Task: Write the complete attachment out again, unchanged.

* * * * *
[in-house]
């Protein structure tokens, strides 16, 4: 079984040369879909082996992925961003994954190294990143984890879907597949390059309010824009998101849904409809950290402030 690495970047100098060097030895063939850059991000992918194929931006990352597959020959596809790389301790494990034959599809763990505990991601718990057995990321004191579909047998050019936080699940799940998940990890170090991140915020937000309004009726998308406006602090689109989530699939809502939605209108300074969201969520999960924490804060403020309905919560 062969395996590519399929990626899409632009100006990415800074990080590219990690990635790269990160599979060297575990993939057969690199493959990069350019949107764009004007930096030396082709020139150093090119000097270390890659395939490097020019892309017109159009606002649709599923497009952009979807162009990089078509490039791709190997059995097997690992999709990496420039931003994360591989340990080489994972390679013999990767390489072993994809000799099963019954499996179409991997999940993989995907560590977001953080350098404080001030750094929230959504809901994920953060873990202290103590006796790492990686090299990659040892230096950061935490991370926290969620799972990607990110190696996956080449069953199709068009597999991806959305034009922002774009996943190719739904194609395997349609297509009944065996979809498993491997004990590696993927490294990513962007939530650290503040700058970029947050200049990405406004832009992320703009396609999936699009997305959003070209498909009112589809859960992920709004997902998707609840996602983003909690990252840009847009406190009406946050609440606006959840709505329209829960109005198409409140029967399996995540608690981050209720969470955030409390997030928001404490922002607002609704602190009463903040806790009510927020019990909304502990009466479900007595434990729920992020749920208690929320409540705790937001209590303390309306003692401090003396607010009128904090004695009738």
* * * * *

[in-house]
């Protein structure tokens, strides 16, 4: 079984040369879909082996992925961003994954190294990143984890879907597949390059309010824009998101849904409809950290402030 690495970047100098060097030895063939850059991000992918194929931006990352597959020959596809790389301790494990034959599809763990505990991601718990057995990321004191579909047998050019936080699940799940998940990890170090991140915020937000309004009726998308406006602090689109989530699939809502939605209108300074969201969520999960924490804060403020309905919560 062969395996590519399929990626899409632009100006990415800074990080590219990690990635790269990160599979060297575990993939057969690199493959990069350019949107764009004007930096030396082709020139150093090119000097270390890659395939490097020019892309017109159009606002649709599923497009952009979807162009990089078509490039791709190997059995097997690992999709990496420039931003994360591989340990080489994972390679013999990767390489072993994809000799099963019954499996179409991997999940993989995907560590977001953080350098404080001030750094929230959504809901994920953060873990202290103590006796790492990686090299990659040892230096950061935490991370926290969620799972990607990110190696996956080449069953199709068009597999991806959305034009922002774009996943190719739904194609395997349609297509009944065996979809498993491997004990590696993927490294990513962007939530650290503040700058970029947050200049990405406004832009992320703009396609999936699009997305959003070209498909009112589809859960992920709004997902998707609840996602983003909690990252840009847009406190009406946050609440606006959840709505329209829960109005198409409140029967399996995540608690981050209720969470955030409390997030928001404490922002607002609704602190009463903040806790009510927020019990909304502990009466479900007595434990729920992020749920208690929320409540705790937001209590303390309306003692401090003396607010009128904090004695009738």